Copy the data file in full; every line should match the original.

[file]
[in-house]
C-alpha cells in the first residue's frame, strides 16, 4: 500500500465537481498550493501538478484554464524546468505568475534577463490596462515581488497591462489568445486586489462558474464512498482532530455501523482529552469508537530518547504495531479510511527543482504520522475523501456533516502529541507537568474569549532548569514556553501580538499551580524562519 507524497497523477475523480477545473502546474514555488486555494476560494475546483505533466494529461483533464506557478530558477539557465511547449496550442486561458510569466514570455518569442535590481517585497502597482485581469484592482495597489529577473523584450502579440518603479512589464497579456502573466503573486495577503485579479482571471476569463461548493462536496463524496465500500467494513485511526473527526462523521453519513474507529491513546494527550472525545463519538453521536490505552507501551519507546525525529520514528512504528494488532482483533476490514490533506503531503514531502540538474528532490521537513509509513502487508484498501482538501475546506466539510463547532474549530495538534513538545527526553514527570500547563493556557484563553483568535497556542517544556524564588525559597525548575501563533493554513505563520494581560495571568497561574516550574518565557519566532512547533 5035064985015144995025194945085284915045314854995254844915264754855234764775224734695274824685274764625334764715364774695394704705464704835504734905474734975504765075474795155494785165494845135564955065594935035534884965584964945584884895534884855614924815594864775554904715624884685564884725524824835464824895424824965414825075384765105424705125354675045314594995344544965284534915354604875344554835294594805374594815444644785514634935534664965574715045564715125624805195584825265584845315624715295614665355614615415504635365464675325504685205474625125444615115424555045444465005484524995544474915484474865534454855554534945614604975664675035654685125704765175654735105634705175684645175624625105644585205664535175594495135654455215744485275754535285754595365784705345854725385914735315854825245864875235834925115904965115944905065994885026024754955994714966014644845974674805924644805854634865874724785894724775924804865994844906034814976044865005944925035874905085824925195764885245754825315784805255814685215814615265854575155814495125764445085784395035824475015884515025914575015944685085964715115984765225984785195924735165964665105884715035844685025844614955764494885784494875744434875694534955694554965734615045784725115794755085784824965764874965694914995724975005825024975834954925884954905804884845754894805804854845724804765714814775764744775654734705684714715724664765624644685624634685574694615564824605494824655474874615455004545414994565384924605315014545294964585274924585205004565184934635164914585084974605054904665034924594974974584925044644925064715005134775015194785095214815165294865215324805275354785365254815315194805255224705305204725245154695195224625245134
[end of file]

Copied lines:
[in-house]
C-alpha cells in the first residue's frame, strides 16, 4: 500500500465537481498550493501538478484554464524546468505568475534577463490596462515581488497591462489568445486586489462558474464512498482532530455501523482529552469508537530518547504495531479510511527543482504520522475523501456533516502529541507537568474569549532548569514556553501580538499551580524562519 507524497497523477475523480477545473502546474514555488486555494476560494475546483505533466494529461483533464506557478530558477539557465511547449496550442486561458510569466514570455518569442535590481517585497502597482485581469484592482495597489529577473523584450502579440518603479512589464497579456502573466503573486495577503485579479482571471476569463461548493462536496463524496465500500467494513485511526473527526462523521453519513474507529491513546494527550472525545463519538453521536490505552507501551519507546525525529520514528512504528494488532482483533476490514490533506503531503514531502540538474528532490521537513509509513502487508484498501482538501475546506466539510463547532474549530495538534513538545527526553514527570500547563493556557484563553483568535497556542517544556524564588525559597525548575501563533493554513505563520494581560495571568497561574516550574518565557519566532512547533 5035064985015144995025194945085284915045314854995254844915264754855234764775224734695274824685274764625334764715364774695394704705464704835504734905474734975504765075474795155494785165494845135564955065594935035534884965584964945584884895534884855614924815594864775554904715624884685564884725524824835464824895424824965414825075384765105424705125354675045314594995344544965284534915354604875344554835294594805374594815444644785514634935534664965574715045564715125624805195584825265584845315624715295614665355614615415504635365464675325504685205474625125444615115424555045444465005484524995544474915484474865534454855554534945614604975664675035654685125704765175654735105634705175684645175624625105644585205664535175594495135654455215744485275754535285754595365784705345854725385914735315854825245864875235834925115904965115944905065994885026024754955994714966014644845974674805924644805854634865874724785894724775924804865994844906034814976044865005944925035874905085824925195764885245754825315784805255814685215814615265854575155814495125764445085784395035824475015884515025914575015944685085964715115984765225984785195924735165964665105884715035844685025844614955764494885784494875744434875694534955694554965734615045784725115794755085784824965764874965694914995724975005825024975834954925884954905804884845754894805804854845724804765714814775764744775654734705684714715724664765624644685624634685574694615564824605494824655474874615455004545414994565384924605315014545294964585274924585205004565184934635164914585084974605054904665034924594974974584925044644925064715005134775015194785095214815165294865215324805275354785365254815315194805255224705305204725245154695195224625245134